49 WRI White Paper: Greenhouse Gas Emissions Trading in the U.S. States: Observations and Lessons from the OTC NOx Budget Program, A. Aulisi, A.E. Farrell, J. Pershing, S. VanDeveer. 2005.
50 https://www.rggi.org/sites/default/files/Uploads/Electricity-Monitoring-Reports/2017_Elec_Monitoring_Report.pdf
51 An Empirical Test for Inter-State Carbon-Dioxide Emissions Leakage Resulting from the Regional Greenhouse Gas Initiative, April 20, 2011. http://www.nyiso.com/public/webdocs/media_room/publications_presentations/Other_Reports/Other_Reports/ARCHIVE/Report_on_Empirical_Test_for_Interstate_CO2_Emissions_Leakage_04202011_FINAL.pdf
52 The Eastern Interconnection (EI) includes the eastern two-thirds of the continental United States (excluding most of Texas and Florida). The Canadian portion includes Ontario east to the Maritime Provinces.
53 The Program is designed to allocate most of the CO2 allowances to the EE&CET Account (the "EE&CET Allocation"). The EE&CET Allocation is administered by NYSERDA, which currently administers similar energy efficiency and clean energy technology programs, and allowances in the account are sold in transparent allowance auctions. This allocation achieves the emissions reduction goals of the Program and reduces impacts on consumers by promoting or rewarding investments in energy efficiency, renewable or non-carbon-emitting technologies, innovative carbon emissions abatement technologies with significant carbon reduction potential, and/or the administration of the Program.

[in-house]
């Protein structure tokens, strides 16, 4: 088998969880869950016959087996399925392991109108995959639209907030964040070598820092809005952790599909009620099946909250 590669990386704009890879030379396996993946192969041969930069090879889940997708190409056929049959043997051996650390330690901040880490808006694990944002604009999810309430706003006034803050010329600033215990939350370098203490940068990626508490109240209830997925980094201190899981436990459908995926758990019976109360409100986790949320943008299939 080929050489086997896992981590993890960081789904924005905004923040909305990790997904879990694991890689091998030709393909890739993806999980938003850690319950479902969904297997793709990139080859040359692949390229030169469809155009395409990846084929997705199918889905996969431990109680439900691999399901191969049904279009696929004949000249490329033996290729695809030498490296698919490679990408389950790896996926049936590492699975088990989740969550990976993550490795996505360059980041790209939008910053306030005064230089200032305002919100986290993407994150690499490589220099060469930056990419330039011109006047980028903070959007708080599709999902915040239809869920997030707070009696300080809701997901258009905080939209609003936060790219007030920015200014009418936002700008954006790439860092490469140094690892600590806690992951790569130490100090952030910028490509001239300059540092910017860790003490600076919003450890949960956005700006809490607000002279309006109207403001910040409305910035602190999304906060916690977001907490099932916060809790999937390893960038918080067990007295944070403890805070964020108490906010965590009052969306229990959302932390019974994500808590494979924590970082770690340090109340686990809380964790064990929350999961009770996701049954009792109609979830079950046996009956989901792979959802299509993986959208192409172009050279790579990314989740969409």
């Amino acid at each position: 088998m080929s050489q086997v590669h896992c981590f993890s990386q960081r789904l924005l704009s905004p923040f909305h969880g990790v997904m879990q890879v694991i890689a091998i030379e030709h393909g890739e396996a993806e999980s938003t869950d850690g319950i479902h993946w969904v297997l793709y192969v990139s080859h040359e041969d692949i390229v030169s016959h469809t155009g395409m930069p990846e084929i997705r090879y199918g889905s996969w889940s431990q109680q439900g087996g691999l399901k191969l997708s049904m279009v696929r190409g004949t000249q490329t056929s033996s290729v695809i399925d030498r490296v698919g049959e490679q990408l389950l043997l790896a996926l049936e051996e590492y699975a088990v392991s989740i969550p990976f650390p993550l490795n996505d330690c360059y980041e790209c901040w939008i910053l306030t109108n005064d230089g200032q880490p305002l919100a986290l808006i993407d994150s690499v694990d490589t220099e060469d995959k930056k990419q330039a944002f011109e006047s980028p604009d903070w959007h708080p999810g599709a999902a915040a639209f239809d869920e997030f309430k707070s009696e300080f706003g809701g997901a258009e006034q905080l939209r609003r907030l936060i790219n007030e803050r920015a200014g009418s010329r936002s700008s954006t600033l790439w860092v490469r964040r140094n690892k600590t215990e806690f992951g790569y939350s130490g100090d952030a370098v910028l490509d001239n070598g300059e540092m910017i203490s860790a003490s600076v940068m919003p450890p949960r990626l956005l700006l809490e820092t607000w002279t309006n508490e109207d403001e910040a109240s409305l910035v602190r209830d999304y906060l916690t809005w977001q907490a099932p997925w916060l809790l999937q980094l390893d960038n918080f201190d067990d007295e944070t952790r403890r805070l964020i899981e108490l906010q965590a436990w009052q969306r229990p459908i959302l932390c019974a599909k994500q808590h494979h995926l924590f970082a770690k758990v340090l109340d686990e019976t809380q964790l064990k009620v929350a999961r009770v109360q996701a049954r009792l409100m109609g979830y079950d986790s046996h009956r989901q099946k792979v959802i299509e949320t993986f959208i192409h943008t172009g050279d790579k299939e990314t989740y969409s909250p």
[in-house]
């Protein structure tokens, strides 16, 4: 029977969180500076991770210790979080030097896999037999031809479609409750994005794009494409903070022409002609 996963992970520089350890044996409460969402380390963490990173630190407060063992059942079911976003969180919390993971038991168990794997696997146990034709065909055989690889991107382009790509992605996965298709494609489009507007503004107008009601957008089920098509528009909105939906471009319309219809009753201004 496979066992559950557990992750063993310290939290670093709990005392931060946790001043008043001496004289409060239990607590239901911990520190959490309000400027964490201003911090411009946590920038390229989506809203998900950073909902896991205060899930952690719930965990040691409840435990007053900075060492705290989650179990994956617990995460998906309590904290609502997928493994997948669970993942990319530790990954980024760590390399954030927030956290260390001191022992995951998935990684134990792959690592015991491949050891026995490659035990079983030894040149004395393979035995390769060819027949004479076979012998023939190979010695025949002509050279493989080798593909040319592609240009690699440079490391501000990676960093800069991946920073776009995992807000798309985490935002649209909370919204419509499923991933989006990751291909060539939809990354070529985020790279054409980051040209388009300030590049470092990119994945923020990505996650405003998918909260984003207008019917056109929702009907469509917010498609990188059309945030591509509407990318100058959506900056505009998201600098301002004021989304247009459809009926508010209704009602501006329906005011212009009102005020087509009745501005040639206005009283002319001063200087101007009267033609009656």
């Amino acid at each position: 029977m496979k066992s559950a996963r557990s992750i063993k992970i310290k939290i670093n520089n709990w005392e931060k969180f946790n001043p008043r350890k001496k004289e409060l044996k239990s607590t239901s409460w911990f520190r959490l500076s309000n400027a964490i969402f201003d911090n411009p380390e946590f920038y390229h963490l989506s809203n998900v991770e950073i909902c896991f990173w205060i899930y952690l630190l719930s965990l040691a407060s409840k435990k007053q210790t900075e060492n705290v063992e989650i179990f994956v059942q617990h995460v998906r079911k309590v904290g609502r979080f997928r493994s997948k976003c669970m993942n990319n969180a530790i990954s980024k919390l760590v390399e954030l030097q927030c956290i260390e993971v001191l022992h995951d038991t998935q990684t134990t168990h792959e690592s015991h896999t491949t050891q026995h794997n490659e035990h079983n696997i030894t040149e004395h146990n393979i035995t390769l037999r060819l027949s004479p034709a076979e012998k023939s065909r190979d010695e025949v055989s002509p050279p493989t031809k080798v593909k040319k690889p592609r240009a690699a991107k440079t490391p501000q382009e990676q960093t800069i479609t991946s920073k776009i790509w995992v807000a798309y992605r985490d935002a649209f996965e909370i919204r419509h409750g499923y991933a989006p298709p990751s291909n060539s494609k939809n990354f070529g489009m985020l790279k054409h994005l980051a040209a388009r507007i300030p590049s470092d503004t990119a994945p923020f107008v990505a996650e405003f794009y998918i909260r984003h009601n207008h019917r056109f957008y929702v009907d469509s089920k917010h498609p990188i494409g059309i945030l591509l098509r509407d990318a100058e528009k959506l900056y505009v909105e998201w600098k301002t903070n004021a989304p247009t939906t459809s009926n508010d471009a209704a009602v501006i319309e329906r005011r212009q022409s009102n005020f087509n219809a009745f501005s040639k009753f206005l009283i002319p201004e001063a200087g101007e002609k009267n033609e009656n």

54 See discussion of Cost Containment Reserve provision on page 2.
55 "RGGI Program Review: REMI Modeling Results, Inputs and Draft Results from MRPS Case Run," by ICF, December 2017. https://www.rggi.org/sites/default/files/Uploads/Program-Review/12-19-2017/REMI_2017_12_19.pdf
56 https://www.rggi.org/sites/default/files/Uploads/Program-Review/9-25-2017/Customer_Bills_Results_Overview_09_25_17.pdf
57 https://www.state.nj.us/dep/aqes/rggi.html
58 See What's New as of March 2019 at: https://www.deq.virginia.gov/Programs/Air/GreenhouseGasPlan.aspx
59 https://www.rggi.org/program-overview-and-design/program-review
60 September 25, 2017 meeting materials at: https://www.rggi.org/program-overview-and-design/program-review
61 Endangerment and Cause or Contribute Findings for Greenhouse Gases Under Section 202(a) of the Clean Air Act, 74 FR 66496, December 15, 2009.
62 https://www.epa.gov/stationary-sources-air-pollution/affordable-clean-energy-rule
63 https://www.epa.gov/stationary-sources-air-pollution/fact-sheet-revised-caa-section-111d-implementing-regulations